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Shore-side power ban won’t set Los Angeles back

Large industrial container cranes load a cargo ship at the Port of Los Angeles
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The Port of Los Angeles has said emissions levels will not be affected by the temporary ban on at berth plug ins. 

The ban came about following a directive from Governor Gavin Newsom which sought to alleviate the burden on California’s electricity grid, brought on high demand from hospitals during COVID-19 as well as a lengthy heatwave and wildfires.  

Gene Seroka, CEO at the Port of LA said the Port’s emissions levels will not be affected by the Governor’s temporary ban on at berth plug ins and shore electricity at the state’s ports. 

Speaking at the Meeting of the Board Commissioners for the Port, Seroka said the effects of the directive will be limited by previous efforts to cut emissions.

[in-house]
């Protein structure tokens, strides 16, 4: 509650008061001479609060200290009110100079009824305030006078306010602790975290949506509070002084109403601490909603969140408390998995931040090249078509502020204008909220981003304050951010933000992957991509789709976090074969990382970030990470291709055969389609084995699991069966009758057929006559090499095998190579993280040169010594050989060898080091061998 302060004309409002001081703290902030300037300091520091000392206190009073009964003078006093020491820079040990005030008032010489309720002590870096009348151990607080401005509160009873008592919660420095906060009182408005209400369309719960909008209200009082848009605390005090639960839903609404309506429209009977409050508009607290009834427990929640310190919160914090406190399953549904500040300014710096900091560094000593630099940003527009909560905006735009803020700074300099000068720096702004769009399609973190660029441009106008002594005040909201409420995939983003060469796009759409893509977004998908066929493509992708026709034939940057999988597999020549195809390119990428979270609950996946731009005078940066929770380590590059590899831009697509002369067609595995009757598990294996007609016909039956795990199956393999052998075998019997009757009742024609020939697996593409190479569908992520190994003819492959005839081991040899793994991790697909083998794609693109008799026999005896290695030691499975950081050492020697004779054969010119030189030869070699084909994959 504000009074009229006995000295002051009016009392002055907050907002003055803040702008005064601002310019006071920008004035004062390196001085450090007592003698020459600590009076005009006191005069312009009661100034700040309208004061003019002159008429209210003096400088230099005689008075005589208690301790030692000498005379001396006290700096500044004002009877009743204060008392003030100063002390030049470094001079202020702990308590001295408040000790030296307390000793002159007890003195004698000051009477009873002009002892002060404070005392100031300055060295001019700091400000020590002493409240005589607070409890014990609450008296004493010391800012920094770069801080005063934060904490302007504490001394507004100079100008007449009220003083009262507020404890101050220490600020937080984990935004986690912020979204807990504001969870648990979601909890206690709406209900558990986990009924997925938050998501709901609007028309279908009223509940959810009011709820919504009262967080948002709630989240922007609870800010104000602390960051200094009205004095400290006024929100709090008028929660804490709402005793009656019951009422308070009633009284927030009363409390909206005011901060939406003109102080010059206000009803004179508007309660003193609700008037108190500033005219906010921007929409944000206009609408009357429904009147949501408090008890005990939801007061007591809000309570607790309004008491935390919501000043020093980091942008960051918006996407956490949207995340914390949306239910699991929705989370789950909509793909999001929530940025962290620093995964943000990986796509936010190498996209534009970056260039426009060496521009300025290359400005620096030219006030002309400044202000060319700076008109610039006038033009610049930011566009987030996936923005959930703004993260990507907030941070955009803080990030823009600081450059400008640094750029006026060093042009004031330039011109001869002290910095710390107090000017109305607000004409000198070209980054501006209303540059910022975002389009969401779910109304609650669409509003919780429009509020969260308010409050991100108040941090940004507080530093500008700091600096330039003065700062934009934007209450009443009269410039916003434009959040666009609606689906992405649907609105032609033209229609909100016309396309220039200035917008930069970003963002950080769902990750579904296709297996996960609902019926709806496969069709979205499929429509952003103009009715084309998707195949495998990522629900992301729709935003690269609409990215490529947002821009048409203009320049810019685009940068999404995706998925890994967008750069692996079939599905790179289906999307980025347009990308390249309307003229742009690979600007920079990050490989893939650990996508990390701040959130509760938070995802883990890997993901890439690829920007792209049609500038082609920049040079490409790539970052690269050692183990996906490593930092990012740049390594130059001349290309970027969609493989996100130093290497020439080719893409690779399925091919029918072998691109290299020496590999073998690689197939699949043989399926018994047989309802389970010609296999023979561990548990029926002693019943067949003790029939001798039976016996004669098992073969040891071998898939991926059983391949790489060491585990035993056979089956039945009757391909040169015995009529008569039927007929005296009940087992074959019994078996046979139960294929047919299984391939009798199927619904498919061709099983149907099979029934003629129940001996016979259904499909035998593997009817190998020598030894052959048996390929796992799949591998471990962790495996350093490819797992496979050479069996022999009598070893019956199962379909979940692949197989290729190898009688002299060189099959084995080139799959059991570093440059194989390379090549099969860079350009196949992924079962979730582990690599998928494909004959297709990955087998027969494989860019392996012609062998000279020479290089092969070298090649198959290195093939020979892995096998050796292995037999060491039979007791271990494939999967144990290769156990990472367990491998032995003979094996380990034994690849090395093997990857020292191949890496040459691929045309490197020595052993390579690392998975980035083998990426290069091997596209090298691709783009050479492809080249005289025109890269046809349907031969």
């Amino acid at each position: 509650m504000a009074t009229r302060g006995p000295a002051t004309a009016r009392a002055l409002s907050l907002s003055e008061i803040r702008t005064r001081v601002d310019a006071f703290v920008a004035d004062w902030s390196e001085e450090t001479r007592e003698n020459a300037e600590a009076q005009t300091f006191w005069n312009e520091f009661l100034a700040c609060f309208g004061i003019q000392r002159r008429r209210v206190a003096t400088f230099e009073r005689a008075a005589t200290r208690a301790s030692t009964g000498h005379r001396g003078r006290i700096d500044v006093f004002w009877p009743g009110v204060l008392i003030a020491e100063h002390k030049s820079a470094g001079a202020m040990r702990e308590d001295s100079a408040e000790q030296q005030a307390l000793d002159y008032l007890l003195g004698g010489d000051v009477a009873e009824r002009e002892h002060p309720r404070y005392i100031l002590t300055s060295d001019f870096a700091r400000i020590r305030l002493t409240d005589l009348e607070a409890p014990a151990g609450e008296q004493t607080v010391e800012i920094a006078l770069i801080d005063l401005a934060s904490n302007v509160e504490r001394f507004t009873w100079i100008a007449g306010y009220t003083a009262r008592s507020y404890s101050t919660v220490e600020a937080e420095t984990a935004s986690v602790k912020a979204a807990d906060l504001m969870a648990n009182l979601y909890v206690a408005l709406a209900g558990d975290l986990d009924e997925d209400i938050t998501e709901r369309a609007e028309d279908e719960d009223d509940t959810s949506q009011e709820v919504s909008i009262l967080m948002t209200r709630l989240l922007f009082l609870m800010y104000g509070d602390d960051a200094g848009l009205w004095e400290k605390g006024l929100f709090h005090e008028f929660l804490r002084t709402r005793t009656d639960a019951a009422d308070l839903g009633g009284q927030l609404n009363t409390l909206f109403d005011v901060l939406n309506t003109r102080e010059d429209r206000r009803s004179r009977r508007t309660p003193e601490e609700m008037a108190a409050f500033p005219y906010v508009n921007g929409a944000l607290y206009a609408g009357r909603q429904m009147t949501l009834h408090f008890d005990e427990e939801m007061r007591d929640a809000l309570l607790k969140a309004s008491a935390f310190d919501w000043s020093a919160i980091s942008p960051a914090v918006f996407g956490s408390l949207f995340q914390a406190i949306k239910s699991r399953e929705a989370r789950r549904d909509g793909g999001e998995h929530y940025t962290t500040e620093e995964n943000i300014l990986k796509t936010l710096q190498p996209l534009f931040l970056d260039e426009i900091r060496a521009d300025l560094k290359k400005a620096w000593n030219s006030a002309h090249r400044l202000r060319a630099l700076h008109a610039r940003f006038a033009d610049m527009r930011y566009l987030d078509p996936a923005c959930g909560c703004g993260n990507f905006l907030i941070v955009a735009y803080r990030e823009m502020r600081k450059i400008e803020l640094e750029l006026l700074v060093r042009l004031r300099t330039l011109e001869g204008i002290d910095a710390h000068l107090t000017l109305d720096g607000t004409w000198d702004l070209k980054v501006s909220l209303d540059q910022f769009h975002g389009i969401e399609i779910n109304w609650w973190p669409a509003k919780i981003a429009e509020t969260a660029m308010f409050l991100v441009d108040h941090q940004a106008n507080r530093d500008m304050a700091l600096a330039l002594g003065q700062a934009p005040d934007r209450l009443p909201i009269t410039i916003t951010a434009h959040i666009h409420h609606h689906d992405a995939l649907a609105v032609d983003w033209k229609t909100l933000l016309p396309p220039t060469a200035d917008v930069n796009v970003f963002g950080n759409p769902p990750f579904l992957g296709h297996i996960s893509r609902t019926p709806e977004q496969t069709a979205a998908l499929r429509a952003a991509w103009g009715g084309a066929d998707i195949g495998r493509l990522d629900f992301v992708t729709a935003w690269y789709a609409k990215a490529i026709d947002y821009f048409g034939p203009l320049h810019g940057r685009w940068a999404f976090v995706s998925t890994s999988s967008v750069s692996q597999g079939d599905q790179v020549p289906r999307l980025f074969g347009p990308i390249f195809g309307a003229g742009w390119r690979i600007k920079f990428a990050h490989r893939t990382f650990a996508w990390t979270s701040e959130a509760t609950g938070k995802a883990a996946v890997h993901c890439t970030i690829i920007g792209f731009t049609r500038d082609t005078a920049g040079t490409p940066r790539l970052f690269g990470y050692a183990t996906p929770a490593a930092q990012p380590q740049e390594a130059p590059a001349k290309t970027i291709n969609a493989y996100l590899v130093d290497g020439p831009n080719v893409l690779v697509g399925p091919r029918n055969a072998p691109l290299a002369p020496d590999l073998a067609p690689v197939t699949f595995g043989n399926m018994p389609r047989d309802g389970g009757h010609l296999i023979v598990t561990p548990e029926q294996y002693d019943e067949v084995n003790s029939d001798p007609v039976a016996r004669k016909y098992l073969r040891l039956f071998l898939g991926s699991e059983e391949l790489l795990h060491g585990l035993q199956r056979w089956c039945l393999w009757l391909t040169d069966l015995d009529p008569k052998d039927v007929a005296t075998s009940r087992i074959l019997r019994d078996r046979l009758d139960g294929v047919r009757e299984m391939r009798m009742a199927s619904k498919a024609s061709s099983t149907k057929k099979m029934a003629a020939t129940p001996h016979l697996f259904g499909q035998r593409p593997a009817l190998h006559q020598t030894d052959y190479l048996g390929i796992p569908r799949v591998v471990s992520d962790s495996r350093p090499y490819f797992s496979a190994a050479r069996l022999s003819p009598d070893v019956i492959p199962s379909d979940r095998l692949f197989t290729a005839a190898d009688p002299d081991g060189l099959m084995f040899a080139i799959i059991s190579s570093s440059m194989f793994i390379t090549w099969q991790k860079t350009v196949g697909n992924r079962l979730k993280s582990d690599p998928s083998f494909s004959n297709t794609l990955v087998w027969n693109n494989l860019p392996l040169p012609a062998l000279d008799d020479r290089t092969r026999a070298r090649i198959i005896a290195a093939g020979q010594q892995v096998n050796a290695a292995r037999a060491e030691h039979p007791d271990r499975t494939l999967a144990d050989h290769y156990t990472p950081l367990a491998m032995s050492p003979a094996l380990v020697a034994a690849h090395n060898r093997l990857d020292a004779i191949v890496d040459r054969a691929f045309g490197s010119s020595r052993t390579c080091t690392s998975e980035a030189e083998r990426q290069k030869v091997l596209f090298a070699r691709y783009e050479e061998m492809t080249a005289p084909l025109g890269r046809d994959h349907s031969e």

“This will not set us back, although every pound of emissions that goes into the air is detrimental,” Seroka said. 

During the virtual meeting, Seroka described the directive as “something that could not be avoided” and was a decision “made on the facts”. 

“The amount of emissions that will roll out because of this are a very infinitesimal percentage of the overall emissions at this port,” Seroka said. “We’ve done enough year-to-date to this point to avoid emissions.” 

The directive was in effect from 17 to 20 August . During the four days ships were forced to be powered by their own diesel engines while at port. 

Seroka said this affected a total of four ships which did not plug into the Port’s shore-electricity grid. 

Every megawatt the Port uses is enough to power 750 homes and Seroka claimed 18 megawatts will have been saved because of the directive. 

The Port of Los Angeles has made a substantial effort to cut emissions and make its operations more environmentally friendly. This has included implementing emission-free technology throughout its yard. 

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